Professor Jacqueline Rhodes and Assistant Professor Dawn Shoultz Opel, both faculty members in the Department of Writing, Rhetoric, and American Cultures, received a three-year, $140,000 grant from Humanities Without Walls (HWW) to create and sustain humanities-centered health service research collaboratives.
Their project, “Building Collectives in a Changing Healthcare Climate,” is an interdisciplinary collaboration between the MSU College of Arts & Letters’ Critical Diversity in a Digital Age Research (CEDAR) collective and The Ohio State University.
Directed by Rhodes, CEDAR supports research that critically addresses issues of diversity, inclusion, and social justice in digital technologies and cultures. “Building Collectives in a Changing Healthcare Climate” is the inaugural CEDAR-funded project and will focus on the role of emergent technologies in access to and equity of health care.
“We’re really delighted and grateful to receive the grant,” Rhodes said. “The project makes visible the often hidden work of enhanced infrastructure and collaboration behind addressing issues of equity and justice. That ties to CEDAR’s mission, which is to get beyond surface attention to diversity and get at the structural inequities that hold people back. Basically, this grant will help us help others make change, and that’s really exciting.”
The project responds to the grand research challenge put forth by HWW, “The Work of the Humanities in a Changing Climate.” Responding to this challenge, the project’s purpose is “to imagine and then implement interdisciplinary, community-engaged research to improve health outcomes and lives,” Opel said. Specifically, the project will create infrastructural support for humanities scholars to participate in collaborative research with clinicians and community partners in five major areas of research, including improving deliberative decision-making processes and coordination of care across clinical and community contexts.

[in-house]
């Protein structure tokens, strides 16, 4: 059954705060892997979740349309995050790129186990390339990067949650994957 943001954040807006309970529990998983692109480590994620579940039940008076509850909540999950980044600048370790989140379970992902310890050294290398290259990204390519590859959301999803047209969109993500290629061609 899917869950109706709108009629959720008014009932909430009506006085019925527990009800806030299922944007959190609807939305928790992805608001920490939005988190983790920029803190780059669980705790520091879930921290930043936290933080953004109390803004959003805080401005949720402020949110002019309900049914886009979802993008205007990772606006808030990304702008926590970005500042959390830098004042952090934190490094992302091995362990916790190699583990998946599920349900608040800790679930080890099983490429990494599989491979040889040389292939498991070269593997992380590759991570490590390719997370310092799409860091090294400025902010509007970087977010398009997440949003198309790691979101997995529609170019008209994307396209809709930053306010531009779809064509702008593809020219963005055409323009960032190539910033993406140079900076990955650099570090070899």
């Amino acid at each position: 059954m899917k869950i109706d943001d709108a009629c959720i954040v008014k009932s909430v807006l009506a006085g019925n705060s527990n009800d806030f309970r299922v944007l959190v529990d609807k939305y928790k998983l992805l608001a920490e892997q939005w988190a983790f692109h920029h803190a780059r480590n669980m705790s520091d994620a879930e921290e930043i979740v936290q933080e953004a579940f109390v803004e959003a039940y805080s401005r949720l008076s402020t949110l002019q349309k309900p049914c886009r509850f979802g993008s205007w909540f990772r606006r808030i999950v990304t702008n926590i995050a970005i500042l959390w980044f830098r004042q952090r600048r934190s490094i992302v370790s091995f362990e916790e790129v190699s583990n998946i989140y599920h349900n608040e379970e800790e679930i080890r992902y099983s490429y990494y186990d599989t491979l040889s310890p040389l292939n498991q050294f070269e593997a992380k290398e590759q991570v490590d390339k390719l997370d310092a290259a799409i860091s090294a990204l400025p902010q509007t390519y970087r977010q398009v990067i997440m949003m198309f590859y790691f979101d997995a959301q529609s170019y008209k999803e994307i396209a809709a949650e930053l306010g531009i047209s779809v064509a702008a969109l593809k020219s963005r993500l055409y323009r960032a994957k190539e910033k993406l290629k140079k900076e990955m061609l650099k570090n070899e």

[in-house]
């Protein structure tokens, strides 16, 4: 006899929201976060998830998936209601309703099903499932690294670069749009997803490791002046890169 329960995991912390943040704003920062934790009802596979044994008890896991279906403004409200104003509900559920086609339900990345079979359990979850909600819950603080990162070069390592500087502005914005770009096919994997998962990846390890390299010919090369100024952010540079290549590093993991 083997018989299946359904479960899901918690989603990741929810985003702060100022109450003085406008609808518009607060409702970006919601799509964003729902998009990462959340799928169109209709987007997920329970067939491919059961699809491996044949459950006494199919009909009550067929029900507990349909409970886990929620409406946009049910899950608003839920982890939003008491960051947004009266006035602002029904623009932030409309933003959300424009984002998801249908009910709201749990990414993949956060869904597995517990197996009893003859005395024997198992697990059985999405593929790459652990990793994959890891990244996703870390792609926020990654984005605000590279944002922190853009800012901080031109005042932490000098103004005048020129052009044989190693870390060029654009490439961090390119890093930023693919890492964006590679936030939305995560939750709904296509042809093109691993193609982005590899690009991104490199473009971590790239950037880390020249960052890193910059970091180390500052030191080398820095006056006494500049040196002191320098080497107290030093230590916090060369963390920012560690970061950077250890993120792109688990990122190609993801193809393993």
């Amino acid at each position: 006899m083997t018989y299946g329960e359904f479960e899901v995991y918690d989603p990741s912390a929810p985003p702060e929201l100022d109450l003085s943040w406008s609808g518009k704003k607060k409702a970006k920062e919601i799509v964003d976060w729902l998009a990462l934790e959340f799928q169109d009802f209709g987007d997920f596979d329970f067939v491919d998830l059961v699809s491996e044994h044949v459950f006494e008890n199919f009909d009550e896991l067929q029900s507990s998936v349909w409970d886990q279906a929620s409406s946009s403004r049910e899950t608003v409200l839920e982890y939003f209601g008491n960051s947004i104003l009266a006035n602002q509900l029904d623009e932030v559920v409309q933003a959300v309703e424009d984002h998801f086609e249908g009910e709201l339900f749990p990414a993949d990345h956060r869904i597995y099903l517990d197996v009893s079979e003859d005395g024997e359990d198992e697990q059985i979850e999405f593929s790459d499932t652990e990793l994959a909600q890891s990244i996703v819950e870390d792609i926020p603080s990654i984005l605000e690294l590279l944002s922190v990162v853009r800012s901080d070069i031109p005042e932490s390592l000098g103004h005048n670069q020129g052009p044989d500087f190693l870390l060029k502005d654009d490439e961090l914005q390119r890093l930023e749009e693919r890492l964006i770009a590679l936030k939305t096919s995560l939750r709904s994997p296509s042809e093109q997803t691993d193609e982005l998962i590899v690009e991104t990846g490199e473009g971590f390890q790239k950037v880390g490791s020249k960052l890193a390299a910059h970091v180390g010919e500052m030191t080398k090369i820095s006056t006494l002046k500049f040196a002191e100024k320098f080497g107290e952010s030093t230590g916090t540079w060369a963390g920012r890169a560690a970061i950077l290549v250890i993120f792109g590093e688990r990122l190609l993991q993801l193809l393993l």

Working with Department of English faculty at The Ohio State University – Associate Professors John Jones, Margaret Price, and Christa Teston – Opel and Rhodes will provide humanities researchers with training and support, facilitating research teams and developing resources to effectively participate in health services research in clinical settings. The grant also includes a Graduate Lab Practicum designed to train and support graduate students in the humanities interested in collaborative, interdisciplinary research.
In 2019, the team will hold an interdisciplinary health services research symposium on Michigan State University’s campus and at Sparrow Hospital in collaboration with the Sparrow/MSU Center for Innovation and Research, where Opel has served as a faculty fellow.
Based at the Illinois Program for Research in the Humanities and funded by a grant from the Andrew W. Mellon Foundation, HWW aims to create new avenues for interdisciplinary collaborative research, teaching, and the production of scholarship in the humanities, forging and sustaining areas of inquiry that cannot be created or maintained without cross-institutional cooperation.
To follow the progress of the “Building Collectives in a Changing Healthcare Climate” project, visit the College of Arts & Letters website.